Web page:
Of Mercy and Grace

David Apple’s Mission to Philadelphia

by Douglas E. Baker November 5, 2019

Born in the shadow of New York City, David Apple never knew life apart from urban America. As the grandson of Russian immigrants, he quickly learned as a child that life in Patterson, New Jersey, was not for the faint of heart. His high school days at Eastside High School proved to be a challenge from the start. Apple was a bookish sort of young man—always interested in reading and writing—and not so much in the rough scenes that greeted him every day as a student at a school that would ultimately become famous. Eastside High School was the place where Principal Joe Clark turned around a failing school as was chronicled in the hit movie, Lean on Me.

David Apple was nothing if not serious. The experiences of poverty and loss that dotted the landscape of his early life caused him no small amount of angst as he contemplated the existence of God in the face of suffering. It was always hard to reconcile the scenes of suffering all around him with the idea of a good God who was in control of a world that seemed to him to be just the opposite. In a small Christian Reformed Church plant, he first heard the words of the Bible being read to him. Immediately, he began to read the Bible for himself and was converted as a high school student.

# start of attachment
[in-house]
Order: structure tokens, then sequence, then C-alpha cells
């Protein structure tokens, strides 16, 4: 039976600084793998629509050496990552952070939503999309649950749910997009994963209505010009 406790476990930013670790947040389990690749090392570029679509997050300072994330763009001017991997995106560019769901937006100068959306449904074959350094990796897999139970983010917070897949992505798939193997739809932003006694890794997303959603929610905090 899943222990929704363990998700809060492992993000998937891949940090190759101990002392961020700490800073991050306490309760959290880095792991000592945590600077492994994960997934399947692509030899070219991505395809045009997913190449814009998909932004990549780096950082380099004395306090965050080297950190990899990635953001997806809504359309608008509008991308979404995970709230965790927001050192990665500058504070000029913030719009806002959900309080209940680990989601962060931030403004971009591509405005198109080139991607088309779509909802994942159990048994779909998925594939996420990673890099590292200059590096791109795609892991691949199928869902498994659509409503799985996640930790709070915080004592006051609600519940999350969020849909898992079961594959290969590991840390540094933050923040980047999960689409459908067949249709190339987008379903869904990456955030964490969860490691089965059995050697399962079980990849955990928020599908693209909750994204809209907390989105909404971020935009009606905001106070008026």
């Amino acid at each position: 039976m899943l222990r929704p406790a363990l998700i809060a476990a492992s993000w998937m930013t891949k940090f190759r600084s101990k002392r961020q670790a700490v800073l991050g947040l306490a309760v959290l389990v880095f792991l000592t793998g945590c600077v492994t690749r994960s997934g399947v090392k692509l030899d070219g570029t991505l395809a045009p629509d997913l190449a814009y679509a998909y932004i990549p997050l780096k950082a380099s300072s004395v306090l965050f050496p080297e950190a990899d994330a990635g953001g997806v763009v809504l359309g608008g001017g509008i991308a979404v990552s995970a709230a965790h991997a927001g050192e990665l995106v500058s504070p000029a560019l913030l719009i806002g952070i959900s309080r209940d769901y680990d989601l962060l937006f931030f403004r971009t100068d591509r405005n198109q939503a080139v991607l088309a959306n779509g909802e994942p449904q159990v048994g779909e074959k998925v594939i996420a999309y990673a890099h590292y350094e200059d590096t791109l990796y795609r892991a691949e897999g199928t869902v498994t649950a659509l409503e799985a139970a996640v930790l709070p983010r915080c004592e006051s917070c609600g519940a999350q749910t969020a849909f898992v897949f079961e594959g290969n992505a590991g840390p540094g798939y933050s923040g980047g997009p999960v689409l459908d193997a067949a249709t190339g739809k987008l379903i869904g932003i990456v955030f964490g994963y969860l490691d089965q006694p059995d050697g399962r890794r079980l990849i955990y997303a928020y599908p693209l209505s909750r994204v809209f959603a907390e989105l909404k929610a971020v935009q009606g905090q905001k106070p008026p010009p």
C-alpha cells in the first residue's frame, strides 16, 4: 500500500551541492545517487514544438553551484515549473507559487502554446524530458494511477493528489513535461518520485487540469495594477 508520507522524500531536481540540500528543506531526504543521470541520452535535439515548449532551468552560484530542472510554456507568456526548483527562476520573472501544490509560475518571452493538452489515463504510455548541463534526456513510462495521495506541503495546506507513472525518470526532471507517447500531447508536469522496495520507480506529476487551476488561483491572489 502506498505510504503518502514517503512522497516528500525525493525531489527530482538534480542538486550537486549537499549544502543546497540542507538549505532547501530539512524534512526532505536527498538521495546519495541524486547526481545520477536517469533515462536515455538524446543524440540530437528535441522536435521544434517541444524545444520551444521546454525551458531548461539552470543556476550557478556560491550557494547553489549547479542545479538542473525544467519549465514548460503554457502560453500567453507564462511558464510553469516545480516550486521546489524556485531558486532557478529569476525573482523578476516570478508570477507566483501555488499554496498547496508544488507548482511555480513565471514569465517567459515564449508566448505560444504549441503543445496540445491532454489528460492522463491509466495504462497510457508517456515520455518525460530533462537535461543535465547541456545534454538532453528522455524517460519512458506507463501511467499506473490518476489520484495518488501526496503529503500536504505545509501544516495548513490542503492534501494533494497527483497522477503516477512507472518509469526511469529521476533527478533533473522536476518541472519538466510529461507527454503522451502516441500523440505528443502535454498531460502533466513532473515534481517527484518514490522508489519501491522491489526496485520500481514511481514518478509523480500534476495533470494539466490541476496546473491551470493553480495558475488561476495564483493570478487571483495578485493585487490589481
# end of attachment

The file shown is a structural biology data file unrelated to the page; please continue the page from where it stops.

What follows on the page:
As he walked on the campus of Calvin College in Grand Rapids, MI, his world grew to include research about human psychology, sociology, and the way people responded to trauma and pain in their lives. Quite naturally, after graduation from Calvin, he worked as a social worker and later came back to New Jersey to work for Governor Richard J. Hughes in a new program of crisis intervention. Apple helped to establish centers of help in different cities across New Jersey, and these experiences coupled, with serving in the diaconate of the church he attended, began to shape him and the future ministry he would build.

His world crashed when, after marrying at the age of 21, his wife of six years abandoned the family, leaving him with two small children and one adopted child. At 27, David Apple was alone in a large and brutal city and did not know what to do. He made his way back home to take over his father’s small and struggling printing business. It was during his work of teaching the way to print that he met Kate—the woman who would later marry him.

Soon after his 32nd birthday, his life was forever changed. One evening a drunk driver hit his car, and he was seriously injured. Barely able to stand or walk in the aftermath of the accident, he was disabled for almost four years. As he lay in bed, he would pray and ask God why his life had turned out as it had. Sorrow after sorrow, with grief as his constant companion, was something that daily haunted his heart. He knew the answers for his questions were found in the Bible, and he began to read through the Bible again—from start to finish—slowly as his body attempted to heal. He read of Joseph, Job, Hosea, and learned again the Christian life is one of suffering and (often) tragedy. “I began to understand the work and ways of God in new ways as I prayed to be used of God in a way that would impact others who suffered,” stated Apple.